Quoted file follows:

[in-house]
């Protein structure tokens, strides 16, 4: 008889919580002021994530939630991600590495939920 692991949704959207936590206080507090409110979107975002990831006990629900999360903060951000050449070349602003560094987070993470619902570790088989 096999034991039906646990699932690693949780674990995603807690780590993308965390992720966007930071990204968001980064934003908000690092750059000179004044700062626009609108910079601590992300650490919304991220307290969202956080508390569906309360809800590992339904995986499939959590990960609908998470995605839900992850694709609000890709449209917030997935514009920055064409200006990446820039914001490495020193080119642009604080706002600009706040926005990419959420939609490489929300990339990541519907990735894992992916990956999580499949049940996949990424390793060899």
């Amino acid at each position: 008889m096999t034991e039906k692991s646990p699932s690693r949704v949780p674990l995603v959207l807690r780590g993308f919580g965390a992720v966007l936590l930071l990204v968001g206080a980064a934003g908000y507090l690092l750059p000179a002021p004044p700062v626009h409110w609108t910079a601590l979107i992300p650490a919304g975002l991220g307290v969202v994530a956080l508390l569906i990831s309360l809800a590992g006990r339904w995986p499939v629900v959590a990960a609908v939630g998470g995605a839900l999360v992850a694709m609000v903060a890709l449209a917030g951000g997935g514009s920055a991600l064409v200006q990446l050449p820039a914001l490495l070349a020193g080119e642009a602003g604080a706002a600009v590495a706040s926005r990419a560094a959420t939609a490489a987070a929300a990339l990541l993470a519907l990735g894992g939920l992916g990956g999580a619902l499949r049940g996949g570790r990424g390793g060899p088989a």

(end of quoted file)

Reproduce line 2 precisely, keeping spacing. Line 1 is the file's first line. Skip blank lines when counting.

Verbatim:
């Protein structure tokens, strides 16, 4: 008889919580002021994530939630991600590495939920 692991949704959207936590206080507090409110979107975002990831006990629900999360903060951000050449070349602003560094987070993470619902570790088989 096999034991039906646990699932690693949780674990995603807690780590993308965390992720966007930071990204968001980064934003908000690092750059000179004044700062626009609108910079601590992300650490919304991220307290969202956080508390569906309360809800590992339904995986499939959590990960609908998470995605839900992850694709609000890709449209917030997935514009920055064409200006990446820039914001490495020193080119642009604080706002600009706040926005990419959420939609490489929300990339990541519907990735894992992916990956999580499949049940996949990424390793060899």